We communicate all day, every day. Communication is likely THE essential skill of humankind.
In order to communicate fully, the words spoken must align with the non-verbal cues we are using. We’ve all had conversations where we this alignment didn’t exist and you likely left confused, not knowing with certainty the outcome. Alan Greenspan, an American economist who served as Chairman of the Federal Reserve of the United States from 1987 to 2006, is quoted as saying, “I know you think you understand what you thought I said, but I’m not sure you realize that what you heard is not what I meant.”
“I know you think you understand what you thought I said, but I’m not sure you realize that what you heard is not what I meant.”
This quote illustrates the reason we can find ourselves confused in conversations–the “sending” party is generally responsible for saying/expressing their point-of-view or opinion but all-too-frequently doesn’t take responsibility to ensure the “receiving” party has understood what was meant.
Last week I was having a conversation with a mentor who keenly illustrated a better way to communicate where all parties take responsibility for full conversation. We were discussing an idea I had had about his business. I expressed what I thought was clear in an email and he asked if we could talk for a few minutes. During our call, my mentor expressed a lack of understanding of my idea. I told him what I was thinking and he said, “OK, let me make sure I understand…” and rephrased what I had just said. I confirmed his statement was correct and we continued on.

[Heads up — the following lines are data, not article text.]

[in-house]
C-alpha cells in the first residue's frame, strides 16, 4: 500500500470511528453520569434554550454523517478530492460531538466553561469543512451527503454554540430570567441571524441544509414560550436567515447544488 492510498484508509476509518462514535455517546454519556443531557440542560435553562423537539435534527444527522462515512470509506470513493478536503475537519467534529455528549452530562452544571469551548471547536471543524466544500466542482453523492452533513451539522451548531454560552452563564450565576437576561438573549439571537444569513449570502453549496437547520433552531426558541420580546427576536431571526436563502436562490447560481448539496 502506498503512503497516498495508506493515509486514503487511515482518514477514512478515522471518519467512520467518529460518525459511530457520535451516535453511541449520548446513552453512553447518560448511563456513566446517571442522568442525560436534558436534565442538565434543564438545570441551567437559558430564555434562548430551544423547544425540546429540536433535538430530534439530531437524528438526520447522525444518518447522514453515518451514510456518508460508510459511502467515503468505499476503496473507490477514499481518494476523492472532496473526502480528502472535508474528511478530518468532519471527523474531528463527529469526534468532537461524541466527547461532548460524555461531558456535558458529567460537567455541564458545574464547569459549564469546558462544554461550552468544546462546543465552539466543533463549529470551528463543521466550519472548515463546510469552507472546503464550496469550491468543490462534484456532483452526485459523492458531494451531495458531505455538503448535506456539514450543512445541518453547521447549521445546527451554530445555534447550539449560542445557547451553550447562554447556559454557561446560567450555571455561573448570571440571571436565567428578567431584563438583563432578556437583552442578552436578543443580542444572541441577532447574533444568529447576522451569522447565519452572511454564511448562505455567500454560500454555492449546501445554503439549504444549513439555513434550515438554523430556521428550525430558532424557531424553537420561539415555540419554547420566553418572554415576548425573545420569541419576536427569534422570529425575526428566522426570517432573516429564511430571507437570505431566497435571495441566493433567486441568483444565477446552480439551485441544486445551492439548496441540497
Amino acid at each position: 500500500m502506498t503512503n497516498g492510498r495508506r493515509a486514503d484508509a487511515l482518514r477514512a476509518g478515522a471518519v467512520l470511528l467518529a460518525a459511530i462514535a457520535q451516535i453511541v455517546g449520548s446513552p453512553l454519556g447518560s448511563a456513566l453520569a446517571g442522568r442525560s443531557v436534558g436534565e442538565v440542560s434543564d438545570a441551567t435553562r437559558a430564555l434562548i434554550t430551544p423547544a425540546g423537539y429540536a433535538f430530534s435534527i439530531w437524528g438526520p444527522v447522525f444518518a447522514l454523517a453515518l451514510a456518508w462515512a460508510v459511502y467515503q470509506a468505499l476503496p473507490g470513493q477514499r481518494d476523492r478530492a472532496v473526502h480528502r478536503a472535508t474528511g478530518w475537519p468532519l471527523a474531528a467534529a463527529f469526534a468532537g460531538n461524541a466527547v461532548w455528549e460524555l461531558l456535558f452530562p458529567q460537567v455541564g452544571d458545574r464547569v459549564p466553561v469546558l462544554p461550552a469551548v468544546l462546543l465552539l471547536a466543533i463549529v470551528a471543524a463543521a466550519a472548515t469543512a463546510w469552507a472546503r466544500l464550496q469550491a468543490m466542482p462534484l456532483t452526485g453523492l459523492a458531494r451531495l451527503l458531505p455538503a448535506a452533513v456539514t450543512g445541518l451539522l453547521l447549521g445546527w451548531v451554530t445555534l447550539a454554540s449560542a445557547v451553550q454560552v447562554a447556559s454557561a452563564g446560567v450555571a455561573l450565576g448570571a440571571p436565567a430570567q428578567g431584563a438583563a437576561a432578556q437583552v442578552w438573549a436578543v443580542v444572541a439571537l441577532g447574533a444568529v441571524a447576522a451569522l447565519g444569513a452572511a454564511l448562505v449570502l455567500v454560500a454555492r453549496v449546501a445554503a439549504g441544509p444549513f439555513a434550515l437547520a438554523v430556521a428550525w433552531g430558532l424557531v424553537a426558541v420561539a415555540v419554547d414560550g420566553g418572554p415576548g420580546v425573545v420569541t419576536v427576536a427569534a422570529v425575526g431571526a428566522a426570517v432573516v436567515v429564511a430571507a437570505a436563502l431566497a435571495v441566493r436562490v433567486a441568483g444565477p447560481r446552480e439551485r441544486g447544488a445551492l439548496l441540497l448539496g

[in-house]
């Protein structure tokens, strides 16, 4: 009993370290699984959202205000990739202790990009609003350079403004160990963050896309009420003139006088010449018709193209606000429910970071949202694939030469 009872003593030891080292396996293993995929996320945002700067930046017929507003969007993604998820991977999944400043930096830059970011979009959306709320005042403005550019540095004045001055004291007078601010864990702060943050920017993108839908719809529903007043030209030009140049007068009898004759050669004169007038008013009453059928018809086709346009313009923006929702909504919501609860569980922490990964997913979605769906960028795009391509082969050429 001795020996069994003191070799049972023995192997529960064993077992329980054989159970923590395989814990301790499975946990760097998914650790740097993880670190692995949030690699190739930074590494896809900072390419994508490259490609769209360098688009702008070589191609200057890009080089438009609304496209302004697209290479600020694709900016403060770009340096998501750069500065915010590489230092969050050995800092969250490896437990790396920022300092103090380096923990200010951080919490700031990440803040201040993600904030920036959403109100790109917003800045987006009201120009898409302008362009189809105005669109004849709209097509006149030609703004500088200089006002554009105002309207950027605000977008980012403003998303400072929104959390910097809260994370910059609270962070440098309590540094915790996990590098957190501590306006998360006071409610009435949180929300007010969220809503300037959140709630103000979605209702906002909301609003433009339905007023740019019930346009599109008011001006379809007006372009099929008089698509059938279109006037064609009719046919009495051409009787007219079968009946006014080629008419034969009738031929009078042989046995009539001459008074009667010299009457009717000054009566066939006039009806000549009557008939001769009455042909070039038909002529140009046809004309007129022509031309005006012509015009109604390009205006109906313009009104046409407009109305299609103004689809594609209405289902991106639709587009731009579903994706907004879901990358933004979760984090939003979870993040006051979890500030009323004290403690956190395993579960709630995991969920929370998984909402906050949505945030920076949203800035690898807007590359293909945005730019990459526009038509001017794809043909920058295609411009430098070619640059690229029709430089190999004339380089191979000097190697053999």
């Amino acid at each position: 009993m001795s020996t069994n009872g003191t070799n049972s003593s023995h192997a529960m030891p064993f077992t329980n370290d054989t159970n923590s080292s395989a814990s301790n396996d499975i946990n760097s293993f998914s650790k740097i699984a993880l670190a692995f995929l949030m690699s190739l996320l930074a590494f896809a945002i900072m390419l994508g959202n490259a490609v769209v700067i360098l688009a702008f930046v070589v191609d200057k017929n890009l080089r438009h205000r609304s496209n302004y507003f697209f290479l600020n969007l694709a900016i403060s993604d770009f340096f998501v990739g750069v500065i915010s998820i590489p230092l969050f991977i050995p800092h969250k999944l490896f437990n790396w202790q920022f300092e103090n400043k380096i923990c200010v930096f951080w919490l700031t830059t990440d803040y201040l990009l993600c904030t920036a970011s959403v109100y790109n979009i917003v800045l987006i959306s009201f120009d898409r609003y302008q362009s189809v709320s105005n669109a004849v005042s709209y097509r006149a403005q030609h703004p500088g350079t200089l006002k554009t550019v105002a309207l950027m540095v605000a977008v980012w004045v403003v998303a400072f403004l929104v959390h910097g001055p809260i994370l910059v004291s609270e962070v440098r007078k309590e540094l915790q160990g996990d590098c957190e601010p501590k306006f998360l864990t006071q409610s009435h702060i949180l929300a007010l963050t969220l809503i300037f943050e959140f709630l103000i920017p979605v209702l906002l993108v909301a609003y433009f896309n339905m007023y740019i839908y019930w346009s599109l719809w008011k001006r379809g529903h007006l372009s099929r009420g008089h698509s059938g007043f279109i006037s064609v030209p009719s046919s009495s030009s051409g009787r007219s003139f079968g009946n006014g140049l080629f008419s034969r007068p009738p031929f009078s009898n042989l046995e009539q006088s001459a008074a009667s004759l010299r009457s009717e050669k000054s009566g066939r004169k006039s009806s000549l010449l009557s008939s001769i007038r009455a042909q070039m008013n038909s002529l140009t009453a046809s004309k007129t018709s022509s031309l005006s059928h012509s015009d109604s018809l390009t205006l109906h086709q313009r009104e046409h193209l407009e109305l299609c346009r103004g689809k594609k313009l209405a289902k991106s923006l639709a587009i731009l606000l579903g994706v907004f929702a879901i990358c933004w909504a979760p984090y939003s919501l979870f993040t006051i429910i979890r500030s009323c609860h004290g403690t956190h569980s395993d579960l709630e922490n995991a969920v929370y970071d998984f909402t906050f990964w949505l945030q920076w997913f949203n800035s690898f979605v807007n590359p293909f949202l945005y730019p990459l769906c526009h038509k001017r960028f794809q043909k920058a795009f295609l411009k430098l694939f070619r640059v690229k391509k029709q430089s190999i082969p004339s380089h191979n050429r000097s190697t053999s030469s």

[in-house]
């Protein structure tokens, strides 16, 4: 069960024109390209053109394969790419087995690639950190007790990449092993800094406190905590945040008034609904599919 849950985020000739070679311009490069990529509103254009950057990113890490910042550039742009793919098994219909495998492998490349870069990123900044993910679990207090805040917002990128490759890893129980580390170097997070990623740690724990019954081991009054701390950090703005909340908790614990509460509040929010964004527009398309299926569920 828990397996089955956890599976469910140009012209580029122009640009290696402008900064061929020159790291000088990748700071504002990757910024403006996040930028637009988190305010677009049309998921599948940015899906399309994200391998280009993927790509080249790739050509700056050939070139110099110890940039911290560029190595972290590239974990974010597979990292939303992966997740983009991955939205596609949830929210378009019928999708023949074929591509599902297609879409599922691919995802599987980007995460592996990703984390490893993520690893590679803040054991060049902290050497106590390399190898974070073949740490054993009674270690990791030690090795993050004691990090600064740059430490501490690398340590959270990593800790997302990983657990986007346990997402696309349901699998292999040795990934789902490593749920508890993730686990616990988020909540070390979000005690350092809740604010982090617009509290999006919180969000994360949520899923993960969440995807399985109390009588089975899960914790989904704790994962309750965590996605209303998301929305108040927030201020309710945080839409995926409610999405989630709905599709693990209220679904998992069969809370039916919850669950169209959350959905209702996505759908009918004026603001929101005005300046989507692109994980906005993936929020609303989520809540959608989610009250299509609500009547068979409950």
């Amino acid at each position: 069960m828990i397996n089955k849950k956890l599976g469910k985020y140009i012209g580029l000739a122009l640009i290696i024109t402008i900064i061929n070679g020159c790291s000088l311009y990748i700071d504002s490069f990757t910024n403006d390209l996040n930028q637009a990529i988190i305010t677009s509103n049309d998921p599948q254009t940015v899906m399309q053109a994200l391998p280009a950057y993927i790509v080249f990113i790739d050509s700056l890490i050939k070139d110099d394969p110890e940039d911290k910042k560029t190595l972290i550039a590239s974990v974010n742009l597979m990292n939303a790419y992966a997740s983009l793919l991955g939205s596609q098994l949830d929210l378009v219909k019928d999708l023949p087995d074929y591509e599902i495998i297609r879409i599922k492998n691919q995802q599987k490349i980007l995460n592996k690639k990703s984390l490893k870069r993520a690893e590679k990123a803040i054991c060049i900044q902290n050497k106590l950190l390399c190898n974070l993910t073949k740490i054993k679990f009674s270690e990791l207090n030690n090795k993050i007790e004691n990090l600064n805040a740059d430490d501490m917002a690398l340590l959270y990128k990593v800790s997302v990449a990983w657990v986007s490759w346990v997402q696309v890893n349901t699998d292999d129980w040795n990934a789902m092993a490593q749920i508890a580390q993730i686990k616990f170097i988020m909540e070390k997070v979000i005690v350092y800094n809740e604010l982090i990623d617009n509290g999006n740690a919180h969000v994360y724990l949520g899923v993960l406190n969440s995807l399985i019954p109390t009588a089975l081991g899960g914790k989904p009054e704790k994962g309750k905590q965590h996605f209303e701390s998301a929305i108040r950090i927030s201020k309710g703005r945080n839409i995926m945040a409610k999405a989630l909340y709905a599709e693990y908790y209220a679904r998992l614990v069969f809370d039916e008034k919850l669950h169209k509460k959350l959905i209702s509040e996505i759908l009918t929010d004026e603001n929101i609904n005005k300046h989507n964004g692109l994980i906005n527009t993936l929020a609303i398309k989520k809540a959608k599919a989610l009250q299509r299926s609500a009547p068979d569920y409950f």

This short interaction shows that all parties in a conversation must take responsibility for coming to a common understanding. I thought I had been clear and concise in what I said and he took the time to make sure what I had said is what he understood.
He forced clarity into the conversation by simply stating, “let me make sure I understand.” Six words ensured understanding. Six words proved to me his humility. Six words showed his willingness to learn.
Call to Action
In order for me to improve from this conversation, I now must implement these six words in my daily routine. I ask that you do the same!
Let me make sure I understand
For more information, I suggest listening to (or reading the transcript of) this episode of the Becoming Your Best podcast: https://www.becomingyourbest.com/ep-118-win-at-communication/.